In an attempt to cure myself of cabin fever, this morning I dragged myself out of the house, camera in hand. Something curious happens during the Minnesota winter, the light becomes exactly the right temperature to make every image look like a Stephen Shore photograph from the late 1970s.
There is a Japanese zen tradition where visitors are invited to view the first snow fall. This winter, I was eagerly waiting to bring this tradition into my life in Minnesota. Unfortunately, it only snows when I leave the city. So far, I’ve watched the snow fall inside airports all over the Midwest. 8 hours watching thru the Milwaukee International Airport’s floor to ceiling plate glass windows was probably not the same feeling one would get when peering out of a shoji screen. Alas, it has to do.
From the Library of Congress Flickr
When I first began graduate school, exposure to what most of us call Conceptual Art (with a capital C) was a refreshing, lime-in-the-fish-for-freshness type of experience. I needed that exposure. I was stagnating and focused on the relationships between aesthetics and anti-aesthetics in the drawings I was making at the time. Let me come right out and say it, I was educated as a formalist.
Put simply, throughout grad school, I strived to supplant formalist production with conceptual cleverness. At the time, my thinking was rewarded over doing. Two years after finishing my MFA at the U of M and I’m reconsidering my position and wishing I could have made myself stick it out, formalist tendencies and all.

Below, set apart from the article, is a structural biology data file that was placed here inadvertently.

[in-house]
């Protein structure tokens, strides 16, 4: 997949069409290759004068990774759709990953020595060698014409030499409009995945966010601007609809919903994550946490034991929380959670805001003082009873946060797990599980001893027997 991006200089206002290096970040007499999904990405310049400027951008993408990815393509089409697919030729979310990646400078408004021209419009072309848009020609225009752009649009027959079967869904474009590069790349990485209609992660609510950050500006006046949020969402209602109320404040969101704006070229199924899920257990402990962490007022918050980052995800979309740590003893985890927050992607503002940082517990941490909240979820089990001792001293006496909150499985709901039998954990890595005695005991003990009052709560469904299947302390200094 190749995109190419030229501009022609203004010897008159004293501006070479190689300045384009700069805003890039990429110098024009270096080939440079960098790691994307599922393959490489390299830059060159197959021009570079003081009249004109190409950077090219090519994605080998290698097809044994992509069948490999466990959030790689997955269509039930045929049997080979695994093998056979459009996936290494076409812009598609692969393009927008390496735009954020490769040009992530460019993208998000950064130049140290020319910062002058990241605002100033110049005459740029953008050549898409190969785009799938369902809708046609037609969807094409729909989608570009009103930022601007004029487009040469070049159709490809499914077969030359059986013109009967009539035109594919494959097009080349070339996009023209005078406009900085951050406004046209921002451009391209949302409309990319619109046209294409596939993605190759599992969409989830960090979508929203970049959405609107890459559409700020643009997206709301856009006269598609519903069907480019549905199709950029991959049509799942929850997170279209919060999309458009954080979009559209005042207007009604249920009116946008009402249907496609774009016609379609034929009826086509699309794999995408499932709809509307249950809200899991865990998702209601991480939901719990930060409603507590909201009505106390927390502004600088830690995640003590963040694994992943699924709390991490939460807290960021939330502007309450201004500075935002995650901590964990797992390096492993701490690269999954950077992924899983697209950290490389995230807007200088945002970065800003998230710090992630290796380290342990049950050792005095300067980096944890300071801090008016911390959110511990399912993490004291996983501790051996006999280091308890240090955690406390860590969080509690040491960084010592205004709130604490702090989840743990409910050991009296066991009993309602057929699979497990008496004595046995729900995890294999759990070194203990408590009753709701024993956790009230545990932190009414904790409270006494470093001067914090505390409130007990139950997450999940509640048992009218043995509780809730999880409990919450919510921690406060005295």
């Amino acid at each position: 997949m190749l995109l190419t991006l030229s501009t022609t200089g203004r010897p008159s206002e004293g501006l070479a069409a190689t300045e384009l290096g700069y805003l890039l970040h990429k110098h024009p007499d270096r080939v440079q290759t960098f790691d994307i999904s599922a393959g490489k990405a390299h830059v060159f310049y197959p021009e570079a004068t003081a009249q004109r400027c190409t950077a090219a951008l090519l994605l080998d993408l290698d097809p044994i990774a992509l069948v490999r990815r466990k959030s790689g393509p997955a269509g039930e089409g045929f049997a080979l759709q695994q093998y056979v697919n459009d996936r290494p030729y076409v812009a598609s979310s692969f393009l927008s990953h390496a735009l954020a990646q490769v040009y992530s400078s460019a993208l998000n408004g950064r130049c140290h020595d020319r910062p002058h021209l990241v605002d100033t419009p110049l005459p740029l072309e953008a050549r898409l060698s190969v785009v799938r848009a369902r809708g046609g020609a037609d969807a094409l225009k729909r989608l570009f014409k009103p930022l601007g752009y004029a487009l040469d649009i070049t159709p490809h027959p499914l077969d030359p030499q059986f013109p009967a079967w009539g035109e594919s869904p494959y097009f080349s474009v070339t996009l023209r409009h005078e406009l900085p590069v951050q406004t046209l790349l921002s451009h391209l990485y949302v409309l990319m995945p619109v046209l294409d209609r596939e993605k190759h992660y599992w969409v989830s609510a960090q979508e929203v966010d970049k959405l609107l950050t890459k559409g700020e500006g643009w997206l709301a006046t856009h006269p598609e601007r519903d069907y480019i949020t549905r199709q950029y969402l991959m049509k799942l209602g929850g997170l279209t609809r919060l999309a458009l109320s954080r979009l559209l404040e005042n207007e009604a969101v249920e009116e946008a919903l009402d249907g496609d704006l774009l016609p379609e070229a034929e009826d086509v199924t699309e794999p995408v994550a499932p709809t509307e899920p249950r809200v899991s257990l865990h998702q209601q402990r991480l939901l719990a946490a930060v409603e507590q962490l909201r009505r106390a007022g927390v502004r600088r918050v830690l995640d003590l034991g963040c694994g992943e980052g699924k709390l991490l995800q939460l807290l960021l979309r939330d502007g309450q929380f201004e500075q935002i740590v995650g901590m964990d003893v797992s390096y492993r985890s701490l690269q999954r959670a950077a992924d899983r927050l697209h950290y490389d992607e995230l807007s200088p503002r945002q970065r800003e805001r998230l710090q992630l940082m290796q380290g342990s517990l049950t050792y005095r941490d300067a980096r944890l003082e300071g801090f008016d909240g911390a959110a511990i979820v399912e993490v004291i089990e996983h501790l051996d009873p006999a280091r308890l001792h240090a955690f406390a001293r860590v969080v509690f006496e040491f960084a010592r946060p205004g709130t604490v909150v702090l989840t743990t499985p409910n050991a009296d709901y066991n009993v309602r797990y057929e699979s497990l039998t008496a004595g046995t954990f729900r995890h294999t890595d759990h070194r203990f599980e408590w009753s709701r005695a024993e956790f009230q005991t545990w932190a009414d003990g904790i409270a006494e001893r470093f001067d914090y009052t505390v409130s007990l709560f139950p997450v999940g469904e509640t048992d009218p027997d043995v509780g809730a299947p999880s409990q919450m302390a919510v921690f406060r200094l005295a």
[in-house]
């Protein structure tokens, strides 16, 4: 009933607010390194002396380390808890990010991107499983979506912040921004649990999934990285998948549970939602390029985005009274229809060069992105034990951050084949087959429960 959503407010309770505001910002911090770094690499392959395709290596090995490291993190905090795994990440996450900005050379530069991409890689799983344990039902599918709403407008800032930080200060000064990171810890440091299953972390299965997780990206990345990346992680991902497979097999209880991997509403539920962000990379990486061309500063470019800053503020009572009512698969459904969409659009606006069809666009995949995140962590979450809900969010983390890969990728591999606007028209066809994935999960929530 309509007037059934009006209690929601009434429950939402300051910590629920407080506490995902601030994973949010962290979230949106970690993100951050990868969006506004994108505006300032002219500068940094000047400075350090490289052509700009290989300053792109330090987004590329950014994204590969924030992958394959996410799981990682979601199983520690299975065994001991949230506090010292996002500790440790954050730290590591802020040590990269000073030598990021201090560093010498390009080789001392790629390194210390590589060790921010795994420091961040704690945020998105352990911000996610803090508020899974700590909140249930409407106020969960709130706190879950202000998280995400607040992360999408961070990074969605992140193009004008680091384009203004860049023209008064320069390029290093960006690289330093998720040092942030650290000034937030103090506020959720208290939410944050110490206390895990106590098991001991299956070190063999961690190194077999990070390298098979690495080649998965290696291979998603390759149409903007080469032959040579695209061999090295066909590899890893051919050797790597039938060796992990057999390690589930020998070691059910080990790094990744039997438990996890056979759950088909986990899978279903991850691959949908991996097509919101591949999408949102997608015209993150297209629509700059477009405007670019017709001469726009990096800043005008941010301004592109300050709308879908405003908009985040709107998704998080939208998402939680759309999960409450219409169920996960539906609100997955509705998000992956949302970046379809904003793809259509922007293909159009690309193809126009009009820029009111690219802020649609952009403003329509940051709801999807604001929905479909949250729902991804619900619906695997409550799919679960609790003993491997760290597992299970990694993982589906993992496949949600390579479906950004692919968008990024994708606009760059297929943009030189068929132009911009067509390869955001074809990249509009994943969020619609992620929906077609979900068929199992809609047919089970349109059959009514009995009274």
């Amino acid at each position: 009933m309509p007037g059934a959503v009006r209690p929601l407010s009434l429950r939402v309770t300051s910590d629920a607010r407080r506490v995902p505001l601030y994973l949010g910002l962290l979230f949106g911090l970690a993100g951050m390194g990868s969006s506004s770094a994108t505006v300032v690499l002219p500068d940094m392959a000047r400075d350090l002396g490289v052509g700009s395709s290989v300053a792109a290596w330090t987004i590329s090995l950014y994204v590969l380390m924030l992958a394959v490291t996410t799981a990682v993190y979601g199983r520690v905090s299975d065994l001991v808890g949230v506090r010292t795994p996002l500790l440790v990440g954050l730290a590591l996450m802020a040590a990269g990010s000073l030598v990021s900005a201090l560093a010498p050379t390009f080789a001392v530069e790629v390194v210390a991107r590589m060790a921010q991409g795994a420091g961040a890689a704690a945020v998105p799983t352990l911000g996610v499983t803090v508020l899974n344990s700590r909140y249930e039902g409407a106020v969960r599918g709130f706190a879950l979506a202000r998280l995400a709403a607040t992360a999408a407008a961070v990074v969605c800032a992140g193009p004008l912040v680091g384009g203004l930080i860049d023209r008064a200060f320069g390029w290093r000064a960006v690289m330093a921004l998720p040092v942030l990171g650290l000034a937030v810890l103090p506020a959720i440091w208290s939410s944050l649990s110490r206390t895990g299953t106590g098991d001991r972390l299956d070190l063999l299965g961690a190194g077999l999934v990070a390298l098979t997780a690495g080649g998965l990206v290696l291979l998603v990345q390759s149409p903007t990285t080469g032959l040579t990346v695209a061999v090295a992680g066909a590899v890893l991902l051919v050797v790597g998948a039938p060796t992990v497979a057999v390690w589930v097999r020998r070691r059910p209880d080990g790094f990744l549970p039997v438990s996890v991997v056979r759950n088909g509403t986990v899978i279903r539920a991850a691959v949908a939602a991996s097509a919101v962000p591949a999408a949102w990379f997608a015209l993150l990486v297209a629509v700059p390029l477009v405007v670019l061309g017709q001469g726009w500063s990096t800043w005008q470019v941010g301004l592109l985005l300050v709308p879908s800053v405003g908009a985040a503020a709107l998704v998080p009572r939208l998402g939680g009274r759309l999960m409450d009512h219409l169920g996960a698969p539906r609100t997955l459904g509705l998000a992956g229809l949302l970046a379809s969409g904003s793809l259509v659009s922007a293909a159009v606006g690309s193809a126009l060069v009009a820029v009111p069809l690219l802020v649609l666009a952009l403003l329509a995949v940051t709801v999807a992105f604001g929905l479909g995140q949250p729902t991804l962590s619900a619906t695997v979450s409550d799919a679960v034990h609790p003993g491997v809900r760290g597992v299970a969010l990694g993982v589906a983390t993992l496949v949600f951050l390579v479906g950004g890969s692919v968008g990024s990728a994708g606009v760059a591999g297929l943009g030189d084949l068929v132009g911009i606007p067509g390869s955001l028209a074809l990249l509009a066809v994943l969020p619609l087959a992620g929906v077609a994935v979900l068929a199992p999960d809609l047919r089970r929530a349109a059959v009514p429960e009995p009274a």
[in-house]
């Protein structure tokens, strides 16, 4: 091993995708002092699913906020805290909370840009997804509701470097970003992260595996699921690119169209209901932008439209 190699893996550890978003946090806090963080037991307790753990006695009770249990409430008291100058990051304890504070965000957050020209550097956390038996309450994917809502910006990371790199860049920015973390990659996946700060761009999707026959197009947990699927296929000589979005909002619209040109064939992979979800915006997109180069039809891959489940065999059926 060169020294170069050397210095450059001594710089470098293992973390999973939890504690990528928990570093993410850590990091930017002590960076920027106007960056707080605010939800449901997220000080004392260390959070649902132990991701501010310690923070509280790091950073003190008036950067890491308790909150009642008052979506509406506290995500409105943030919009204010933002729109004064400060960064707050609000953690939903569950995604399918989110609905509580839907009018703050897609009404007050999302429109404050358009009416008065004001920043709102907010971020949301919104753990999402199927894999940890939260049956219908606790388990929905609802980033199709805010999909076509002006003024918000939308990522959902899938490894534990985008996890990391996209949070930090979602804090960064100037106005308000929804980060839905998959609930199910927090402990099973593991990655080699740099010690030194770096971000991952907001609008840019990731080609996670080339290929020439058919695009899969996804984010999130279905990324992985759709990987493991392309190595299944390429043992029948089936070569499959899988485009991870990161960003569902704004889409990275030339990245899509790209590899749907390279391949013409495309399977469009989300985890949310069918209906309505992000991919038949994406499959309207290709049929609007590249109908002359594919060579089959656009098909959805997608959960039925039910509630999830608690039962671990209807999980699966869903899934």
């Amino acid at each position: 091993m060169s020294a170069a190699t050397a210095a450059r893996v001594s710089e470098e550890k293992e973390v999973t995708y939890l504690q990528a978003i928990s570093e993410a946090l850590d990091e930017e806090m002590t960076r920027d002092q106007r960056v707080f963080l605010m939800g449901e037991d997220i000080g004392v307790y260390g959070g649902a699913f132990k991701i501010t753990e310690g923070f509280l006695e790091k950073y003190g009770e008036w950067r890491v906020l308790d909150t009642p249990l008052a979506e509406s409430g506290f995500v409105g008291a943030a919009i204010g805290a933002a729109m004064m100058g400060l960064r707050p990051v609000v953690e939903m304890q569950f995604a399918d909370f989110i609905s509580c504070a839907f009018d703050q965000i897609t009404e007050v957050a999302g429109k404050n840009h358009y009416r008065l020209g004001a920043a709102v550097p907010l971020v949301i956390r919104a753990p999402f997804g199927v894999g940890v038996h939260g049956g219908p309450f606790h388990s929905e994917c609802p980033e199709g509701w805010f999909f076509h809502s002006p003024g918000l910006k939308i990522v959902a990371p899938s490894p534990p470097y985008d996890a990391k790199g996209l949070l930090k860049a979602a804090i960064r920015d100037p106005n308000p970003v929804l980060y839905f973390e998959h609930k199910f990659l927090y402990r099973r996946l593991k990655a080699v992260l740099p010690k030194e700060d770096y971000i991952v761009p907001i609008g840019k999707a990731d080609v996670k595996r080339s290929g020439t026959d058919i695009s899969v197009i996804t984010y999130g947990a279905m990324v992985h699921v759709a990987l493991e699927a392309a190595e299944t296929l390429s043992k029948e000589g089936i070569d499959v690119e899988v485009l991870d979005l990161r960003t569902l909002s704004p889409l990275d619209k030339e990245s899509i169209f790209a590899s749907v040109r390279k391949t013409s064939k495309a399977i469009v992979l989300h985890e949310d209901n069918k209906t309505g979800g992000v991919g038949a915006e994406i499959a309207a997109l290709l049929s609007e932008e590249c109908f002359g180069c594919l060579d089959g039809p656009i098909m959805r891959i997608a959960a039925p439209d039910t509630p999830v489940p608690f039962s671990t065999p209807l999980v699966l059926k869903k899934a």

You see, there is a slight problem with rewarding thought over action, concept over production: if all you do is think, you never make anything. I have thought up amazing new projects in the last two years, only to have them whittled away by a new self-criticism, a new line of questioning: “is what I’m doing conceptually bankrupt?” Never mind if it is a visually compelling form of visual art, if there’s no research paper worthy topic behind it, I’ve learned it is a dead-end, not worth doing.
As valuable as introspection is, this is a sure-fire way to misery. Endless focus on being a clever, contemporary, conceptual artist leads to what my mother would call “Shit or get off the pot syndrome.”
So, I’m here, creatively constipated (for lack of a better term), wondering if I’ll ever make anything again. God knows I’ve already thought it.
A group of passengers with lifejackets aboard ‘Kungsholm’, undergoing life boat drill